Sample Salary Increase Email to Boss During a Performance Review
Trust you are doing great.
I received my performance review report recently. The appraisal letter didn’t mention anything about an increase in my salary while I was expecting a pay raise after a lot of hard work and dedication.
It will be great if we can talk about it further. Please, let me know the best possible time when we can meet to have a word!
Looking forward to hearing from you, sooner!
3- After an Outstanding Achievement
Many companies that have set targets for employees, i.e., XXX amount of sales. If you are into such a job where you are given specific goals that directly contribute to the profitability of the company, you deserve to ask for a raise right after you crush a job goal.
For instance, you have made double or more sales than the target, or you have developed a system that reduced the operating costs by 25% or more.
4- You Are Underpaid
Knowing how much salary you are worth is crucial, no matter what industry you are working in or what career level it is. It can give you instant feedback on whether you are being paid what you deserve or not.
If you find you are being underpaid, you deserve to ask for a raise in salary without any hesitation.
5- You Have New Responsibilities
You might have been promoted to a higher position that brings an additional set of responsibilities. It may sound a bit absurd, but many companies promote their employees without an increase in salary, so you do have the right to ask for it.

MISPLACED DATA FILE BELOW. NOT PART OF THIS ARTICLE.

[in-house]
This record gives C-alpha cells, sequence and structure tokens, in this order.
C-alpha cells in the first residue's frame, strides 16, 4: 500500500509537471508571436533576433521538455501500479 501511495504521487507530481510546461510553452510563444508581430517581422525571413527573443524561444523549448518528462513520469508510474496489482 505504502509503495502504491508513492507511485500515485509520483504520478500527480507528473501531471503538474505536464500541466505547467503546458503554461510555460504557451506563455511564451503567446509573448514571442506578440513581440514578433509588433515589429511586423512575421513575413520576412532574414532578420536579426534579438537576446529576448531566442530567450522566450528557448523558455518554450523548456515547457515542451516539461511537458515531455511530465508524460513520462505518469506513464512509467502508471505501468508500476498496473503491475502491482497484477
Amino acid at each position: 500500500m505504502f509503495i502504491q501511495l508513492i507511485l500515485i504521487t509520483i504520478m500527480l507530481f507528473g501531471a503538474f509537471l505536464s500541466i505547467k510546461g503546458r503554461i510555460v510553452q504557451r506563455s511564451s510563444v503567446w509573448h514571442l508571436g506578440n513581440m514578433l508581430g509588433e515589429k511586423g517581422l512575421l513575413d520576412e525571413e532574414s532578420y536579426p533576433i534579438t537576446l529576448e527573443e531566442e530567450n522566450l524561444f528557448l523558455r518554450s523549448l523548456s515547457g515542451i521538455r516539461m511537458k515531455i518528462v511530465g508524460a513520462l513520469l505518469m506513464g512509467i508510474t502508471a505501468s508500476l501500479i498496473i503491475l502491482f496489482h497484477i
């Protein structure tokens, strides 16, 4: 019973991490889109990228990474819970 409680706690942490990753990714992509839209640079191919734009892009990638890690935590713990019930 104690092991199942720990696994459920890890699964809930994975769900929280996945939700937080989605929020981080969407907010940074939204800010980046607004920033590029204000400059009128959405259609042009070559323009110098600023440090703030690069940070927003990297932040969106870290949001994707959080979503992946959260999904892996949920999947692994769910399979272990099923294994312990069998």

You might not want to ask for a raise immediately after you have been assigned an additional or bigger responsibility, but once you have proved that you can deliver what you have been assigned very well!
On the other hand if you’re feeling overworked, i.e. staying late is the new normal or you are juggling too many assignments, chances are that your boss is taking advantage of you. In such a situation you must take the lead and get it settled either through a pay raise or hiring an assistant for you.
6- You Are Considering Switching Jobs
Better salary tops the reasons when people switch jobs, and if that is your case, discussing a possible pay raise with your current employer is not a bad idea. However, you must do it with an offer letter on the table from another company. It can give you leverage.
How to Ask for a Pay Raise
After reviewing the possible situations from the first step, if you are sure that you deserve a pay raise, you can rightfully ask for it. Let’s explore how to properly ask for a pay raise.
1- Don’t Ask via Email
As discussed before, sending an email is a great way to schedule a meeting. But make sure the actual discussion must be done in person.
2- Consider the Timing